Next we turn to a spirit of a very different sort, the Fire-god, Agni. The word agni is identical with the Latin ignis; it means "fire," and nothing else but fire, and this fact is quite sufficient to prevent Agni from becoming a great god. The priests indeed do their best, by fertile fancy and endless repetition of his praises, to lift him to that rank; but even they cannot do it. From the days of the earliest generations of men Fire was a spirit; and the household fire, which cooks the food of the family and receives its simple oblations of clarified butter, is a kindly genius of the home. But with all his usefulness and elfish mystery Fire simply remains fire, and there's an end of it, for the ordinary man. But the priests will not have it so. The chief concern of their lives is with sacrifice, and their deepest interest is in the spirit of the sacrificial fire. All the riches of their imagination and their vocabulary are lavished upon him, his forms and his activities. They have devoted to him about 200 hymns and many occasional verses, in which they dwell with constant delight and ingenious metaphor upon his splendour, his power, his birth from wood,[23] from the two firesticks, from trees of the forest, from stones, or as lightning from the clouds, his kinship with the sun, his dwelling in three abodes (viz. as a rule on earth, in the clouds as lightning, and in the upper heavens as the sun), his place in the homes of men as a holy guest, a friend and a kinsman, his protection of worshippers against evil spirits and malignant sorcerers, and especially his function of conveying the oblation poured into his flames up to the gods. Thus they are led to represent him as the divine Priest, the ideal hierophant, in whom are united the functions of the three chief classes of Ṛigvēdic sacrificial priests, the hōtāadhvaryu, and brahman, and hence as an all-knowing sage and seer. If infinite zeal and ingenuity in singing Agni's praises and glorifying his activities can avail to raise him to the rank of a great god, we may expect to find him very near the top. But it is not to be. The priests cannot convince the plain man of Agni's super-godhead, and soon they will fail to convince even themselves. The time will shortly come when they will regard all these gods as little more than puppets whose strings are pulled by the mysterious spirit of the sacrifice.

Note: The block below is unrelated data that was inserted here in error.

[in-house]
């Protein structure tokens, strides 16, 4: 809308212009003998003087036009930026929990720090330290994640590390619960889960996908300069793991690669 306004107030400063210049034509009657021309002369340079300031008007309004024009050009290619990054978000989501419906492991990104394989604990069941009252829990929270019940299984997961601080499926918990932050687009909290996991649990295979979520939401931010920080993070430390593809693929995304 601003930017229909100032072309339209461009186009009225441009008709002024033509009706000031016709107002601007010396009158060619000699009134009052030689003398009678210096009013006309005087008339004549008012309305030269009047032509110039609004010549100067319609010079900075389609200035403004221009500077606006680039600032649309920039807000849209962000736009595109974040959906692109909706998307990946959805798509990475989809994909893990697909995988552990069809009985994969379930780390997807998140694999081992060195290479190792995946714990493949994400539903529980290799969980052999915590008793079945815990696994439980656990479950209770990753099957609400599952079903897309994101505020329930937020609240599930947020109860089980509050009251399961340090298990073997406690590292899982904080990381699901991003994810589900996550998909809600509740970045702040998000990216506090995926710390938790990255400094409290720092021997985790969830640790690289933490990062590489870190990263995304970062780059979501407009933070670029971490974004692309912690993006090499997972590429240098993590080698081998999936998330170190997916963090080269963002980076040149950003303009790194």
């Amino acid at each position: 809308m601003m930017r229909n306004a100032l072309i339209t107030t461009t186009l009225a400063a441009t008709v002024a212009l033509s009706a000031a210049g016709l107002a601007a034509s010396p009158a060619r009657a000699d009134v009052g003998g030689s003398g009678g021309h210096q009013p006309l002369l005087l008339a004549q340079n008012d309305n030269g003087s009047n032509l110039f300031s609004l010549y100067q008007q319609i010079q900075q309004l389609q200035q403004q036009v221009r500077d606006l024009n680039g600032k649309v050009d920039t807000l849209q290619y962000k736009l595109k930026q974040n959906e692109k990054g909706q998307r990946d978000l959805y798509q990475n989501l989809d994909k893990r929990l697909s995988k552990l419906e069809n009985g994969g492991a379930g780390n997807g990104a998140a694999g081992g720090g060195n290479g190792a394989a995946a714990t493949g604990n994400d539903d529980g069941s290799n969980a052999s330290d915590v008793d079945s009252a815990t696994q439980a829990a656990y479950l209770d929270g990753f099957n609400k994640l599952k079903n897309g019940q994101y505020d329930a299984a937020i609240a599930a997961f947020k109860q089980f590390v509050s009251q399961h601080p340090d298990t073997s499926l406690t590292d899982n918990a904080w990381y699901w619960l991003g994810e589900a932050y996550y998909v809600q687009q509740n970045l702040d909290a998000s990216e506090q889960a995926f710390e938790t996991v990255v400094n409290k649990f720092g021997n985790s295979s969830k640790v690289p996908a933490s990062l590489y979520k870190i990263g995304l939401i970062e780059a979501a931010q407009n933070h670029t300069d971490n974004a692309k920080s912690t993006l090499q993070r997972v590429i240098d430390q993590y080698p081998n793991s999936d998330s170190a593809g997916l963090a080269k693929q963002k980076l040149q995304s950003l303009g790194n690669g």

The priests have another pet deity, Sōma. For the sacred rites include the pressing and drinking of the fermented yellow juice of the sōma-plant, an acid draught with intoxicating powers, which when mixed with milk and drunk[24] in the priestly rites inspires religious ecstasy. This drinking of the sōma-juice is already an ancient and important feature in the worship of our Aryans, as it is also among their kinsmen in Iran; so it is no wonder that the spirit of the sacred plant has been made by the priests into an important deity and celebrated with endless abundance of praise and prayer. As with Agni, Sōma's appearance and properties are described with inexhaustible wealth of epithets and metaphors. The poets love to dwell on the mystic powers of this wonderful potion, which can heal sickness of soul and body and inspire gods and men to mighty deeds and holy ecstasy. Most often they tell how the god Indra drank huge potions of it to strengthen himself for his great fight with the dragon Vṛitra. Most of this worship is of priestly invention; voluminous as its rhetoric is, it makes no great impression on the laity, nor perhaps on the clergy either. Some of the more ingenious of the priests are already beginning to trace an affinity between Sōma and the moon. The yellow sōma-stalks swell in the water of the pressing-vat, as the yellow moon waxes in the sky; the sōma has a magical power of stimulation, and the moon sends forth a mystic liquid influence over the vegetation of the earth, and especially over magic plants; the sōma is an ambrosia drunk by gods and heroes to inspire them to mighty deeds, and the moon is a bowl of ambrosia[25] which is periodically drunk by the gods and therefore wanes month by month. The next step will soon be taken, and the priests will say that Sōma is the moon; and literature will then obediently accept this statement, and, gradually forgetting nearly everything that Sōma meant to the Ṛigvēdic priests, will use the name Sōma merely as a secondary name for Chandra, the moon and its god. A very illuminating process, which shows how a god may utterly change his nature. Now we turn to the hero-gods.